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Kable V DPP (Director of Public Prosecutions)

decision of the Australian high court in Kable V DPP

Kable V DPP (Director of Public Prosecutions) (1995) 36 NSWLR 374: The Constitution creates the different arms of government: the executive, the legislature and the judiciary.

While the executive arm of government is conferred with executive powers to execute the laws of the country and responsible for running the affairs of the country; the legislative arm of government makes laws that can be executed by the executive arm.

The judicial arm of government is the third arm of government, and is conferred with the power to interpret the laws made by the legislature and apply them to individuals who come before it for the determination of a case.

The doctrine of separation of power provides that the different arms of government perform their distinct functions without usurping the powers of other arms. This is why the judiciary is ideally independent, not only to checkmate corruption and deliver fair and just judgements, but also to preserve the doctrine of separation of power by preventing other arms from indirectly carrying out its functions.

Checks and balances are however maintained by the different arms; in the case of the judiciary, can be seen in judicial review.

The above doctrines of separation of powers and checks and balances exist in order to uphold the rule of law.

The doctrine of separation of power prevents the judiciary from performing non-judicial functions. It is also important that in the performance of its functions, the judiciary maintains public trust in its system and preserves its integrity.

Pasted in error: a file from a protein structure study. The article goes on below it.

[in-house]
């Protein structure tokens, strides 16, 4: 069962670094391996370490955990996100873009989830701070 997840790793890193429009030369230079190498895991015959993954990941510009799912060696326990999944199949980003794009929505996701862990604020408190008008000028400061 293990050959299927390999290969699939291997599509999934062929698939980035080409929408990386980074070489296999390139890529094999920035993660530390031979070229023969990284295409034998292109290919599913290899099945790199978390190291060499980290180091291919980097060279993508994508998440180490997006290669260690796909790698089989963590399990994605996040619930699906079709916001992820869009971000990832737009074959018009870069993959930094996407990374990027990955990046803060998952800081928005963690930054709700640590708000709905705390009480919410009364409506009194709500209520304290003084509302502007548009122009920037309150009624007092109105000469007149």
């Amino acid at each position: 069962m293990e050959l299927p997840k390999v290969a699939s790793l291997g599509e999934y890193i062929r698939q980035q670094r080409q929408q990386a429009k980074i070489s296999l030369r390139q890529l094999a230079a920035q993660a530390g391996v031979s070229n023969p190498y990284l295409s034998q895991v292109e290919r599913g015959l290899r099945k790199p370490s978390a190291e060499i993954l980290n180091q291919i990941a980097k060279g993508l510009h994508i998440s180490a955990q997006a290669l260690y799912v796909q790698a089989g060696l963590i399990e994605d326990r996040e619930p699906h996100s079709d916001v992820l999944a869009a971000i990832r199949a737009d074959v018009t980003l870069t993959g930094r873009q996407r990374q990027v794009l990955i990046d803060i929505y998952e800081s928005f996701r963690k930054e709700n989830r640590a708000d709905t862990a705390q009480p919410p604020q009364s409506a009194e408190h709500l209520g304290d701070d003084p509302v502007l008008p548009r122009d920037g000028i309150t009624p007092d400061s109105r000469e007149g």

Without the above, the rights of persons are very likely to be violated and their liberty will be at stake.

In the same way, the legislature can not exercise judicial powers by making laws that circumvents judicial process and passes a judgement and sentence on a person. This is beyond the powers of the parliament and is as a result, not unusual to be declared unconstitutional when determined.

The case of Kable v Director of Public Prosecutions is an Australian case where the ‘Kable Doctrine’ was established. Here, the doctrine of separation of power was considered, and it was determined, what extent the court can perform non-judicial functions; and the limits to which the legislature can make laws.

decision of the Australian high court in Kable V DPP

decision of the Australian high court in Kable V DPP

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Fact summary of Kable V DPP (Director of Public Prosecutions)

The appellant, Gregory Wayne Kable after stabbing his wife to death during a custody dispute, was convicted for the manslaughter of his wife, and sentenced to five years imprisonment. Later on, he wrote a threatening letter to his wife’s family who would not let him see his two children, as ordered by the Family Court. Medical officers were alarmed by the letters and saw this as psychological violence, even though he was not physically violent, in detention. He was released four years later and during that time, the parliament of New South Wales enacted the Community Protection Act of 1994 in the course of an election campaign on law and order.

The Community Protection Act of 1994 empowered the Supreme Court of New South Wales to make an order to detain a single individual if the court was satisfied that such an individual would be a danger to the public. Section 5(1) of the Community Protection Act provides that the court can order the detention of specified person for a specified period if the court is satisfied that such a person is likely to commit a serious act of violence and that it would be best to keep the person in custody, for the protection of the person or the community.